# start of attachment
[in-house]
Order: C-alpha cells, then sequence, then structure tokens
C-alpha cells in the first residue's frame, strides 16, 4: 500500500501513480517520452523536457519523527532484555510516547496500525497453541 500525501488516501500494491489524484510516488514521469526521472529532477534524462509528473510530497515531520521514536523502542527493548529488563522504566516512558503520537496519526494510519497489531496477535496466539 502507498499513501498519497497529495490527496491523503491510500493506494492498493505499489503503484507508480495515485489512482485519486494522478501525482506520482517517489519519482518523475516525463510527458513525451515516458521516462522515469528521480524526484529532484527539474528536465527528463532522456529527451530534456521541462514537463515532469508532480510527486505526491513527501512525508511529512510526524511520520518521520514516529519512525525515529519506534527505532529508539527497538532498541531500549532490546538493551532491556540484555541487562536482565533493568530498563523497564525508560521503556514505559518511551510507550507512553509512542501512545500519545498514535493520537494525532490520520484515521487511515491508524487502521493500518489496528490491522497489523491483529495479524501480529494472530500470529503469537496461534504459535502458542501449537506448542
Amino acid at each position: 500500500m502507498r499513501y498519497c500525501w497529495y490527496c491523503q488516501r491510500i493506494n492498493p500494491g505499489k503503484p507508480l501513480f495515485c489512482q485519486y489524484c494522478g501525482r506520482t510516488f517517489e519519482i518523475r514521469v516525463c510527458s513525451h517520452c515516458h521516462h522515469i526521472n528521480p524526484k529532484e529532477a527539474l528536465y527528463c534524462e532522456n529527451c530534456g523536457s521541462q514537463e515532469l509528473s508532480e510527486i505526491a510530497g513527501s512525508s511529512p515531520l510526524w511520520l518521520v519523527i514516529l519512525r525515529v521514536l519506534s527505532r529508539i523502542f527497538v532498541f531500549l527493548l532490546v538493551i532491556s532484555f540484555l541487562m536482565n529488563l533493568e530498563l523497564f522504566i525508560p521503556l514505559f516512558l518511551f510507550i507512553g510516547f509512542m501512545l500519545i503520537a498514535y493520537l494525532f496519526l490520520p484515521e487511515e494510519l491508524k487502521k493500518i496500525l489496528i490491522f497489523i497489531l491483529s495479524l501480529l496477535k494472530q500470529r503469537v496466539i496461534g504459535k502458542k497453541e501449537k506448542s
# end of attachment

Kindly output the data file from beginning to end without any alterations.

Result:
[in-house]
Order: C-alpha cells, then sequence, then structure tokens
C-alpha cells in the first residue's frame, strides 16, 4: 500500500501513480517520452523536457519523527532484555510516547496500525497453541 500525501488516501500494491489524484510516488514521469526521472529532477534524462509528473510530497515531520521514536523502542527493548529488563522504566516512558503520537496519526494510519497489531496477535496466539 502507498499513501498519497497529495490527496491523503491510500493506494492498493505499489503503484507508480495515485489512482485519486494522478501525482506520482517517489519519482518523475516525463510527458513525451515516458521516462522515469528521480524526484529532484527539474528536465527528463532522456529527451530534456521541462514537463515532469508532480510527486505526491513527501512525508511529512510526524511520520518521520514516529519512525525515529519506534527505532529508539527497538532498541531500549532490546538493551532491556540484555541487562536482565533493568530498563523497564525508560521503556514505559518511551510507550507512553509512542501512545500519545498514535493520537494525532490520520484515521487511515491508524487502521493500518489496528490491522497489523491483529495479524501480529494472530500470529503469537496461534504459535502458542501449537506448542
Amino acid at each position: 500500500m502507498r499513501y498519497c500525501w497529495y490527496c491523503q488516501r491510500i493506494n492498493p500494491g505499489k503503484p507508480l501513480f495515485c489512482q485519486y489524484c494522478g501525482r506520482t510516488f517517489e519519482i518523475r514521469v516525463c510527458s513525451h517520452c515516458h521516462h522515469i526521472n528521480p524526484k529532484e529532477a527539474l528536465y527528463c534524462e532522456n529527451c530534456g523536457s521541462q514537463e515532469l509528473s508532480e510527486i505526491a510530497g513527501s512525508s511529512p515531520l510526524w511520520l518521520v519523527i514516529l519512525r525515529v521514536l519506534s527505532r529508539i523502542f527497538v532498541f531500549l527493548l532490546v538493551i532491556s532484555f540484555l541487562m536482565n529488563l533493568e530498563l523497564f522504566i525508560p521503556l514505559f516512558l518511551f510507550i507512553g510516547f509512542m501512545l500519545i503520537a498514535y493520537l494525532f496519526l490520520p484515521e487511515e494510519l491508524k487502521k493500518i496500525l489496528i490491522f497489523i497489531l491483529s495479524l501480529l496477535k494472530q500470529r503469537v496466539i496461534g504459535k502458542k497453541e501449537k506448542s